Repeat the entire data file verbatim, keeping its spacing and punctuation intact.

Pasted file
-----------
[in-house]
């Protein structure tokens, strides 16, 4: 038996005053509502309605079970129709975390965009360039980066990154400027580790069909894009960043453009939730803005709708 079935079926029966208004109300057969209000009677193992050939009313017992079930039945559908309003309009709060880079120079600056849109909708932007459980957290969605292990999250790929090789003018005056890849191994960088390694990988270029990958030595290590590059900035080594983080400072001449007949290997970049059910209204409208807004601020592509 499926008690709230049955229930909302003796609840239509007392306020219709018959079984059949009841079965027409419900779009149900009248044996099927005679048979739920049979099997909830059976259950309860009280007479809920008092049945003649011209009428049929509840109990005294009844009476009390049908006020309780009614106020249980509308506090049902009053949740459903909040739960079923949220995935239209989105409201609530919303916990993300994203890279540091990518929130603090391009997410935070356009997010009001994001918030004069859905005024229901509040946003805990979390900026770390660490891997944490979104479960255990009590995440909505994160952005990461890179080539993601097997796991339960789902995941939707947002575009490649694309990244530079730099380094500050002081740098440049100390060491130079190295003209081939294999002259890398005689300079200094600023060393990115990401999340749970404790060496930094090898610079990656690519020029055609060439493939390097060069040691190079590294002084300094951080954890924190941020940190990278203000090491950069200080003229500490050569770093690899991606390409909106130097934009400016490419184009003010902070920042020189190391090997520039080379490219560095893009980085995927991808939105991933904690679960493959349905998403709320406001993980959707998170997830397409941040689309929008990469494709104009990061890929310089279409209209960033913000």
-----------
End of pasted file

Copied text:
[in-house]
């Protein structure tokens, strides 16, 4: 038996005053509502309605079970129709975390965009360039980066990154400027580790069909894009960043453009939730803005709708 079935079926029966208004109300057969209000009677193992050939009313017992079930039945559908309003309009709060880079120079600056849109909708932007459980957290969605292990999250790929090789003018005056890849191994960088390694990988270029990958030595290590590059900035080594983080400072001449007949290997970049059910209204409208807004601020592509 499926008690709230049955229930909302003796609840239509007392306020219709018959079984059949009841079965027409419900779009149900009248044996099927005679048979739920049979099997909830059976259950309860009280007479809920008092049945003649011209009428049929509840109990005294009844009476009390049908006020309780009614106020249980509308506090049902009053949740459903909040739960079923949220995935239209989105409201609530919303916990993300994203890279540091990518929130603090391009997410935070356009997010009001994001918030004069859905005024229901509040946003805990979390900026770390660490891997944490979104479960255990009590995440909505994160952005990461890179080539993601097997796991339960789902995941939707947002575009490649694309990244530079730099380094500050002081740098440049100390060491130079190295003209081939294999002259890398005689300079200094600023060393990115990401999340749970404790060496930094090898610079990656690519020029055609060439493939390097060069040691190079590294002084300094951080954890924190941020940190990278203000090491950069200080003229500490050569770093690899991606390409909106130097934009400016490419184009003010902070920042020189190391090997520039080379490219560095893009980085995927991808939105991933904690679960493959349905998403709320406001993980959707998170997830397409941040689309929008990469494709104009990061890929310089279409209209960033913000």